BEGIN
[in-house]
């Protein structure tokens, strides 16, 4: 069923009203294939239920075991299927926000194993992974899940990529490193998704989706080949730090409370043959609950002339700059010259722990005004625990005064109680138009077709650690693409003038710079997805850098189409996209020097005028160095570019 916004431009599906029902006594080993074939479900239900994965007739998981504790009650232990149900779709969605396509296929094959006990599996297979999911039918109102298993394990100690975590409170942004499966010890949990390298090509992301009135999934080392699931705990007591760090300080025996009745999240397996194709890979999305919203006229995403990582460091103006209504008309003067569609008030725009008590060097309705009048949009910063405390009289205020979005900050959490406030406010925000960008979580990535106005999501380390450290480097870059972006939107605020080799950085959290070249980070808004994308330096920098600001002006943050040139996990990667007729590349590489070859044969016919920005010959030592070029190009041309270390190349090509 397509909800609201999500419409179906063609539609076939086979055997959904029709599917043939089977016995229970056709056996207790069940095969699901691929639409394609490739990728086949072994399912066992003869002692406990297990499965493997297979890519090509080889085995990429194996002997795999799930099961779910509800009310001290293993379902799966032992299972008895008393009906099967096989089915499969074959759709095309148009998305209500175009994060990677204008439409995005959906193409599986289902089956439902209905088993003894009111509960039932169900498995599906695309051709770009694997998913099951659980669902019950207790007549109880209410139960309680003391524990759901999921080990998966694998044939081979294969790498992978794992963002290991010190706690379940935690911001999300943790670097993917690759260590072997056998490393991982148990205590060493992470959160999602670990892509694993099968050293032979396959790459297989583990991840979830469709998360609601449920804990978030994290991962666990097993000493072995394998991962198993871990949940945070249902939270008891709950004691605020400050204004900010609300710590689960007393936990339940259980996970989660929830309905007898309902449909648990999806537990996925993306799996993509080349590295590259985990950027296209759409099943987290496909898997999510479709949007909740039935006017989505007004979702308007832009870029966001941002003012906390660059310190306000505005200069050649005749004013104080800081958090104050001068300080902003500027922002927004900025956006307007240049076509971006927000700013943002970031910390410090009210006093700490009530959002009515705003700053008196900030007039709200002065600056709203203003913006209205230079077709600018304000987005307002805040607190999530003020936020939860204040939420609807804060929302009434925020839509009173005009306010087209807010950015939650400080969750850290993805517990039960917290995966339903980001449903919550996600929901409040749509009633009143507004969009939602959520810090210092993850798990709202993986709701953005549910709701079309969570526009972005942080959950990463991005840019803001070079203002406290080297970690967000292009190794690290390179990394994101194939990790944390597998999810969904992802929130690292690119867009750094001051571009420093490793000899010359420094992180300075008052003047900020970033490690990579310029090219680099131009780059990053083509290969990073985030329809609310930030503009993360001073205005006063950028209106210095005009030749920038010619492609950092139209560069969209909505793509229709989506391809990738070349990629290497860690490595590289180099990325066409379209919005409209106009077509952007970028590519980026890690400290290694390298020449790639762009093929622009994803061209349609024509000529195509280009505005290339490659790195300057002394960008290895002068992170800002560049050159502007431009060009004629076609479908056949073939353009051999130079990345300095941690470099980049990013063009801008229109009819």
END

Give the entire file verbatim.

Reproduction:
[in-house]
């Protein structure tokens, strides 16, 4: 069923009203294939239920075991299927926000194993992974899940990529490193998704989706080949730090409370043959609950002339700059010259722990005004625990005064109680138009077709650690693409003038710079997805850098189409996209020097005028160095570019 916004431009599906029902006594080993074939479900239900994965007739998981504790009650232990149900779709969605396509296929094959006990599996297979999911039918109102298993394990100690975590409170942004499966010890949990390298090509992301009135999934080392699931705990007591760090300080025996009745999240397996194709890979999305919203006229995403990582460091103006209504008309003067569609008030725009008590060097309705009048949009910063405390009289205020979005900050959490406030406010925000960008979580990535106005999501380390450290480097870059972006939107605020080799950085959290070249980070808004994308330096920098600001002006943050040139996990990667007729590349590489070859044969016919920005010959030592070029190009041309270390190349090509 397509909800609201999500419409179906063609539609076939086979055997959904029709599917043939089977016995229970056709056996207790069940095969699901691929639409394609490739990728086949072994399912066992003869002692406990297990499965493997297979890519090509080889085995990429194996002997795999799930099961779910509800009310001290293993379902799966032992299972008895008393009906099967096989089915499969074959759709095309148009998305209500175009994060990677204008439409995005959906193409599986289902089956439902209905088993003894009111509960039932169900498995599906695309051709770009694997998913099951659980669902019950207790007549109880209410139960309680003391524990759901999921080990998966694998044939081979294969790498992978794992963002290991010190706690379940935690911001999300943790670097993917690759260590072997056998490393991982148990205590060493992470959160999602670990892509694993099968050293032979396959790459297989583990991840979830469709998360609601449920804990978030994290991962666990097993000493072995394998991962198993871990949940945070249902939270008891709950004691605020400050204004900010609300710590689960007393936990339940259980996970989660929830309905007898309902449909648990999806537990996925993306799996993509080349590295590259985990950027296209759409099943987290496909898997999510479709949007909740039935006017989505007004979702308007832009870029966001941002003012906390660059310190306000505005200069050649005749004013104080800081958090104050001068300080902003500027922002927004900025956006307007240049076509971006927000700013943002970031910390410090009210006093700490009530959002009515705003700053008196900030007039709200002065600056709203203003913006209205230079077709600018304000987005307002805040607190999530003020936020939860204040939420609807804060929302009434925020839509009173005009306010087209807010950015939650400080969750850290993805517990039960917290995966339903980001449903919550996600929901409040749509009633009143507004969009939602959520810090210092993850798990709202993986709701953005549910709701079309969570526009972005942080959950990463991005840019803001070079203002406290080297970690967000292009190794690290390179990394994101194939990790944390597998999810969904992802929130690292690119867009750094001051571009420093490793000899010359420094992180300075008052003047900020970033490690990579310029090219680099131009780059990053083509290969990073985030329809609310930030503009993360001073205005006063950028209106210095005009030749920038010619492609950092139209560069969209909505793509229709989506391809990738070349990629290497860690490595590289180099990325066409379209919005409209106009077509952007970028590519980026890690400290290694390298020449790639762009093929622009994803061209349609024509000529195509280009505005290339490659790195300057002394960008290895002068992170800002560049050159502007431009060009004629076609479908056949073939353009051999130079990345300095941690470099980049990013063009801008229109009819």